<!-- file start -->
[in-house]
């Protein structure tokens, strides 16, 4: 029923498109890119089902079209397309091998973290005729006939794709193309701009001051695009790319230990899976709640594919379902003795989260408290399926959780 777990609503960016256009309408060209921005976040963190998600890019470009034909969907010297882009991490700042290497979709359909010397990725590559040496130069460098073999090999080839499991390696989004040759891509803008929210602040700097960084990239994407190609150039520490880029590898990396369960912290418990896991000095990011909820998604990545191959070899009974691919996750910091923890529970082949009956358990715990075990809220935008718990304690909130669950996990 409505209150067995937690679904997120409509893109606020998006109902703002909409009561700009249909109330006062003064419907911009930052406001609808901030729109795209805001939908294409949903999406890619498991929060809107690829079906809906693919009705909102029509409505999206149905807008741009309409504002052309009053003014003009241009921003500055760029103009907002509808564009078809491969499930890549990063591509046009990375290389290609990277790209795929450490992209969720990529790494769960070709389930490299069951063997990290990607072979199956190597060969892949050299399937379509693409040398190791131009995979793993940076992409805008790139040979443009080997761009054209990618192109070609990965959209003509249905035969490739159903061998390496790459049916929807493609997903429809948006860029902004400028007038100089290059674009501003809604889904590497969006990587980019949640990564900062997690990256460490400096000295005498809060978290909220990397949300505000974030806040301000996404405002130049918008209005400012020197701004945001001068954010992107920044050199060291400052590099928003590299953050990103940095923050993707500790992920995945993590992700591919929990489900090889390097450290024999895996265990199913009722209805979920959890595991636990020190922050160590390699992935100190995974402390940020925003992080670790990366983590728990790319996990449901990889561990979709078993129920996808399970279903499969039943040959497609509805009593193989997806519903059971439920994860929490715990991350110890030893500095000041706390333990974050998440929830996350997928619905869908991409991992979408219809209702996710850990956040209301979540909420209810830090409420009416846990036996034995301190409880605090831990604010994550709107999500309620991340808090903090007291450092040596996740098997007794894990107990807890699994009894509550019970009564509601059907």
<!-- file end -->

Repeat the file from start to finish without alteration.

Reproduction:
[in-house]
């Protein structure tokens, strides 16, 4: 029923498109890119089902079209397309091998973290005729006939794709193309701009001051695009790319230990899976709640594919379902003795989260408290399926959780 777990609503960016256009309408060209921005976040963190998600890019470009034909969907010297882009991490700042290497979709359909010397990725590559040496130069460098073999090999080839499991390696989004040759891509803008929210602040700097960084990239994407190609150039520490880029590898990396369960912290418990896991000095990011909820998604990545191959070899009974691919996750910091923890529970082949009956358990715990075990809220935008718990304690909130669950996990 409505209150067995937690679904997120409509893109606020998006109902703002909409009561700009249909109330006062003064419907911009930052406001609808901030729109795209805001939908294409949903999406890619498991929060809107690829079906809906693919009705909102029509409505999206149905807008741009309409504002052309009053003014003009241009921003500055760029103009907002509808564009078809491969499930890549990063591509046009990375290389290609990277790209795929450490992209969720990529790494769960070709389930490299069951063997990290990607072979199956190597060969892949050299399937379509693409040398190791131009995979793993940076992409805008790139040979443009080997761009054209990618192109070609990965959209003509249905035969490739159903061998390496790459049916929807493609997903429809948006860029902004400028007038100089290059674009501003809604889904590497969006990587980019949640990564900062997690990256460490400096000295005498809060978290909220990397949300505000974030806040301000996404405002130049918008209005400012020197701004945001001068954010992107920044050199060291400052590099928003590299953050990103940095923050993707500790992920995945993590992700591919929990489900090889390097450290024999895996265990199913009722209805979920959890595991636990020190922050160590390699992935100190995974402390940020925003992080670790990366983590728990790319996990449901990889561990979709078993129920996808399970279903499969039943040959497609509805009593193989997806519903059971439920994860929490715990991350110890030893500095000041706390333990974050998440929830996350997928619905869908991409991992979408219809209702996710850990956040209301979540909420209810830090409420009416846990036996034995301190409880605090831990604010994550709107999500309620991340808090903090007291450092040596996740098997007794894990107990807890699994009894509550019970009564509601059907």